Hydrogen technology and renewable energies to be developed jointly.
On the 60th anniversary of the signing of the Élysée Treaty, with which Germany and France committed themselves to friendship and comprehensive political cooperation, the entire German cabinet traveled to Paris on Sunday to exchange views with their French counterparts.
In the joint final declaration (PDF), both countries pledged to strengthen European sovereignty, which includes a strong European foreign and security policy as well as the transition to a green economy. For example, a roadmap is to be developed for the roll-out of hydrogen technology to accompany the development of a resistant market for the energy carrier in Europe. The pace of expansion of renewables also needs to be dramatically increased, the countries say, pointing out in this context that the transition to a carbon-neutral industry will drive demand for critical raw materials. Investments in the sustainable production of these raw materials within and outside the EU are correspondingly important, they say. This must be done in line with the highest environmental, social and governance standards, it added.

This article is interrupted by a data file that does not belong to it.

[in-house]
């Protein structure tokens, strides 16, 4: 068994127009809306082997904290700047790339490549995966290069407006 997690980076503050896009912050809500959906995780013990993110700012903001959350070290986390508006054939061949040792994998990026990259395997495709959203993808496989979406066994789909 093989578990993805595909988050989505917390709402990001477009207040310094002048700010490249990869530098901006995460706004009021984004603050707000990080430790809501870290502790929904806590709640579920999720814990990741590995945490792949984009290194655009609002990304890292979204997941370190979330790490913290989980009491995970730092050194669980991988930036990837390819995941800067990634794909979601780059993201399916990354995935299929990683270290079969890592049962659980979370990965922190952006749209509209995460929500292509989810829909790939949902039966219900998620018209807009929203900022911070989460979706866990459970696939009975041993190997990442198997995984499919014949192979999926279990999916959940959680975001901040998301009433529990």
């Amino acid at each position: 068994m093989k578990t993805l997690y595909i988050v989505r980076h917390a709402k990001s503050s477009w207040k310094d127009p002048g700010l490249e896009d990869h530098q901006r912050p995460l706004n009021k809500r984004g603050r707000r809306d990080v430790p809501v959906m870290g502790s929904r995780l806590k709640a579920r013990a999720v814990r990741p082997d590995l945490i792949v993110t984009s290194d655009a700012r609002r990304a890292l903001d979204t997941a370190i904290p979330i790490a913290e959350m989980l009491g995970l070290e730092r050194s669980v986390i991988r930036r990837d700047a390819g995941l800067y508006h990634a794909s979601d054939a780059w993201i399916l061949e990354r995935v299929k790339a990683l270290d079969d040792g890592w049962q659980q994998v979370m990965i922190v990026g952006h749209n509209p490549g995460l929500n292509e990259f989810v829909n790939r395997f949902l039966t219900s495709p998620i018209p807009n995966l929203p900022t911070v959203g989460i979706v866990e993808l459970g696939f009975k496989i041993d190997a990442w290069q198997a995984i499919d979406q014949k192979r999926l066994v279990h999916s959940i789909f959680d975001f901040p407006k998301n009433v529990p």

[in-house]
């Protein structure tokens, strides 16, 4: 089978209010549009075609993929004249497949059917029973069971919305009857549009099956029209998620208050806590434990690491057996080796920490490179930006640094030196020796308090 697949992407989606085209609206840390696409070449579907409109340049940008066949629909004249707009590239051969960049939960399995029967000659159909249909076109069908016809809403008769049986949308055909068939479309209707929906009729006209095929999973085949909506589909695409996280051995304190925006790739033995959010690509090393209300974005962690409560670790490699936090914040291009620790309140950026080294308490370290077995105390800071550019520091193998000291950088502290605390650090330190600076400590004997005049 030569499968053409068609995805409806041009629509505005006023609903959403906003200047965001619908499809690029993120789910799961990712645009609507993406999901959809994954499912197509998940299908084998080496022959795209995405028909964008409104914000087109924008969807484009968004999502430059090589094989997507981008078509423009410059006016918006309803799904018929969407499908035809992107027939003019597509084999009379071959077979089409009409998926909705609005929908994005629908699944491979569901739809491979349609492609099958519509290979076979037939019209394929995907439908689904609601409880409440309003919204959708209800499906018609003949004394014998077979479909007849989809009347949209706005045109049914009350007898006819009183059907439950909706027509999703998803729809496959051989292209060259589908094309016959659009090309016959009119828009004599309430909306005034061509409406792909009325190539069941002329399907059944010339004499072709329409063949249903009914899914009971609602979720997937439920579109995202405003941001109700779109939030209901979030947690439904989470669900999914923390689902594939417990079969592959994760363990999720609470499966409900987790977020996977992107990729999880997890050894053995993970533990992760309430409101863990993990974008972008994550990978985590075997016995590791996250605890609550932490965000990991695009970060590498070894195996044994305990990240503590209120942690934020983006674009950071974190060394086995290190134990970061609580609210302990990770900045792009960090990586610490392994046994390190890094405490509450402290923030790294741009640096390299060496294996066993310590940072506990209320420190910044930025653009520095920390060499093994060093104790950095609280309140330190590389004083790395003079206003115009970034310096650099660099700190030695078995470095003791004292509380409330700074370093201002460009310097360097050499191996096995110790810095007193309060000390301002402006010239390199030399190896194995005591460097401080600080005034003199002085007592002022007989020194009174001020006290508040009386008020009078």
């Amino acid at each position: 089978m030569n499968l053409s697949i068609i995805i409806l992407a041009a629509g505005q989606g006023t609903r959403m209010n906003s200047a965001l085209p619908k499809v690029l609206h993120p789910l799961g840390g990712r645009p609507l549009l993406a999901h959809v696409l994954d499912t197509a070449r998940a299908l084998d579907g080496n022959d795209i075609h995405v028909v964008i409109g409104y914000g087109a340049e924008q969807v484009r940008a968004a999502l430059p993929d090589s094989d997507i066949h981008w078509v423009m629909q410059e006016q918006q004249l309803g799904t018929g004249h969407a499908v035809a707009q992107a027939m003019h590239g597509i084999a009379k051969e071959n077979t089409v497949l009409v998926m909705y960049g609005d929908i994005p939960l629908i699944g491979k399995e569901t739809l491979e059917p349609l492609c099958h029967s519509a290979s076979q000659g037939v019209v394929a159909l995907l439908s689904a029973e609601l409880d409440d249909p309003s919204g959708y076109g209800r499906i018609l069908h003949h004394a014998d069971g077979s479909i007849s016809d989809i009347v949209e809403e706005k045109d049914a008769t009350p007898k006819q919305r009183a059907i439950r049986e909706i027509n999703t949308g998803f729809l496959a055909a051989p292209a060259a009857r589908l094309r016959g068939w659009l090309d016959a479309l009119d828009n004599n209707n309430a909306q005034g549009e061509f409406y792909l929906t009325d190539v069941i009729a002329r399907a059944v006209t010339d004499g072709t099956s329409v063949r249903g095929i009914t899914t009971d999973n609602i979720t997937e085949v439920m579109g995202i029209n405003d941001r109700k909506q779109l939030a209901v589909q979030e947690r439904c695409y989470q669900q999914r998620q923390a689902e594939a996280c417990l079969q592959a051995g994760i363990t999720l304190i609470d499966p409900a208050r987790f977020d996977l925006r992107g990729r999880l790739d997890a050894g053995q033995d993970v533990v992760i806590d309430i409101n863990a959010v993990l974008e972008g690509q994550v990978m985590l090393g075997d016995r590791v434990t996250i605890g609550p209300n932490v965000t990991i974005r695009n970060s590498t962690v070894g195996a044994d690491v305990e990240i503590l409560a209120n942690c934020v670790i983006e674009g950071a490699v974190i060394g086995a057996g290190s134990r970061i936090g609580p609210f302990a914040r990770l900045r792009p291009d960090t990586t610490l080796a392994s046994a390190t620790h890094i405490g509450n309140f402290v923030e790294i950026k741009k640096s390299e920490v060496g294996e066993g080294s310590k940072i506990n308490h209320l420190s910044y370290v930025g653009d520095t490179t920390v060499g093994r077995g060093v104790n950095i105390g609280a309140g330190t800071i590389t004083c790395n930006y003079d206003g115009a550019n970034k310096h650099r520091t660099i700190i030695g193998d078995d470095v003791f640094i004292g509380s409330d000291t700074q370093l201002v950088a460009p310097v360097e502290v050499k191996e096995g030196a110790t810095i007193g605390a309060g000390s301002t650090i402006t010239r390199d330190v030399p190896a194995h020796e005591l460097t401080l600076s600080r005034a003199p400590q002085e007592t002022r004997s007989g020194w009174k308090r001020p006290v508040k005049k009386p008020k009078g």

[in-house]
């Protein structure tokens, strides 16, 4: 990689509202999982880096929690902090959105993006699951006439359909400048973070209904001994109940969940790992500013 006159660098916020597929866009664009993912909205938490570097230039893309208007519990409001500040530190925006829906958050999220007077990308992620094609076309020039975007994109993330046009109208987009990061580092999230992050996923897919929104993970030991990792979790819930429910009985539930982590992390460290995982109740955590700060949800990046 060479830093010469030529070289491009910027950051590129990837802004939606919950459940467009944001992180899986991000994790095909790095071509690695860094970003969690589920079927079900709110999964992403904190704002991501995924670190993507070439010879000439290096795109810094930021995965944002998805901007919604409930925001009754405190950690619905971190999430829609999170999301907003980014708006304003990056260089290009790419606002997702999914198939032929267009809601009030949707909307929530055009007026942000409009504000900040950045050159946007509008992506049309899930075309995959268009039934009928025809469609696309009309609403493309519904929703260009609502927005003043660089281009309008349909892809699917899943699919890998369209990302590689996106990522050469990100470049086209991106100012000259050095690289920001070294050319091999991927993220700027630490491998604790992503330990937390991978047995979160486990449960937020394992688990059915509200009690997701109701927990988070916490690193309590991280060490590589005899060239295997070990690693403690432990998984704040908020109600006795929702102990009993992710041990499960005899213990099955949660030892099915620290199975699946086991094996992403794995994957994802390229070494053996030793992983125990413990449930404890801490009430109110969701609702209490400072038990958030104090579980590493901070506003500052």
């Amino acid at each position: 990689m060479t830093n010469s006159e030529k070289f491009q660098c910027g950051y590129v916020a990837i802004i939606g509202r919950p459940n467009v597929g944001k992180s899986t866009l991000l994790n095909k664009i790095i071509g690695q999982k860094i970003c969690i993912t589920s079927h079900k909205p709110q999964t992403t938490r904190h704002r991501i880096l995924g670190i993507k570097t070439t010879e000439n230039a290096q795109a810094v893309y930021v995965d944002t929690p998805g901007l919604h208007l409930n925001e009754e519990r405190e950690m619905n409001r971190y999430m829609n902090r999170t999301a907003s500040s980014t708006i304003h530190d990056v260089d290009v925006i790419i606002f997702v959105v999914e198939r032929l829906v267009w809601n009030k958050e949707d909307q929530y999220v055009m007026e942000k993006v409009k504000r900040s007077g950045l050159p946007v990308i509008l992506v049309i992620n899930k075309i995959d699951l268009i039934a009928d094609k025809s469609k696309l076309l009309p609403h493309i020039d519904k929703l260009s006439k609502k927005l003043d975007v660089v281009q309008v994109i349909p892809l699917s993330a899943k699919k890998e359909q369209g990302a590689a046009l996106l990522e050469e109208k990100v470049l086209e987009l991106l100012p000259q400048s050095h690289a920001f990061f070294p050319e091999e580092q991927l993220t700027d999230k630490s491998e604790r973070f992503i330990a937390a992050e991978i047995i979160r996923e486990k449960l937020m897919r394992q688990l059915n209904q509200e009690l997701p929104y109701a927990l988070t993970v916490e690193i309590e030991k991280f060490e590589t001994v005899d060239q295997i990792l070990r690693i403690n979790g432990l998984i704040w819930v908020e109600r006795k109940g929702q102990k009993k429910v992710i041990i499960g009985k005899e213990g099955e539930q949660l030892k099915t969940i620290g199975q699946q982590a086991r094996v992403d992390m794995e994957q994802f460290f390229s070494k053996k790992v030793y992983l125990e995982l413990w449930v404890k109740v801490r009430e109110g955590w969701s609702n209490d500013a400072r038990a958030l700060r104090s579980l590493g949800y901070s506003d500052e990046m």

Germany and France also announced plans to hold joint consultations more frequently and in smaller formats. A larger-scale cabinet retreat is also to be held once a year, with the first likely in Germany in the fall of 2023.
European response to US subsidies sought
Among the topics Chancellor Olaf Scholz and President Emanuel Macron exchanged views on Sunday were U.S. subsidies under the Inflation Reduction Act (IRA), which among other things provides massive support for the country’s e-car industry. Because the subsidies only apply to U.S.-made vehicles and components, European vehicle manufacturers feel they are at a disadvantage. A European response must be found to the IRA and ensure that the EU is not treated worse than its immediate neighbors Mexico and Canada, the chancellor said. He nevertheless expressed confidence that an agreement would be found with the United States. EU leaders will meet in February to discuss their options, Bloomberg reports (paywall). This would include filing a complaint with the World Trade Organization (WTO), he said.